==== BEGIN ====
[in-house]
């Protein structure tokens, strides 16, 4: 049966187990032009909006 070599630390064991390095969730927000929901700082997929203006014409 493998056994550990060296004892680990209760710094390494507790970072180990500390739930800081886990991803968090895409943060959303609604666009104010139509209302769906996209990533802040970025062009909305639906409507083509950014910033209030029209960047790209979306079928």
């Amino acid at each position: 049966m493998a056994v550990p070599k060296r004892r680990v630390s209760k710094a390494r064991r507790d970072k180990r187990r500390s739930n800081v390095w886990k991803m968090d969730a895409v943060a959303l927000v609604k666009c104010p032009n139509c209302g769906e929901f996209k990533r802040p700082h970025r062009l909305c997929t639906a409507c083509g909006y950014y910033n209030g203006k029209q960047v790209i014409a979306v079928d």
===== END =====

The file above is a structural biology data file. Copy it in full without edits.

[in-house]
């Protein structure tokens, strides 16, 4: 049966187990032009909006 070599630390064991390095969730927000929901700082997929203006014409 493998056994550990060296004892680990209760710094390494507790970072180990500390739930800081886990991803968090895409943060959303609604666009104010139509209302769906996209990533802040970025062009909305639906409507083509950014910033209030029209960047790209979306079928």
């Amino acid at each position: 049966m493998a056994v550990p070599k060296r004892r680990v630390s209760k710094a390494r064991r507790d970072k180990r187990r500390s739930n800081v390095w886990k991803m968090d969730a895409v943060a959303l927000v609604k666009c104010p032009n139509c209302g769906e929901f996209k990533r802040p700082h970025r062009l909305c997929t639906a409507c083509g909006y950014y910033n209030g203006k029209q960047v790209i014409a979306v079928d």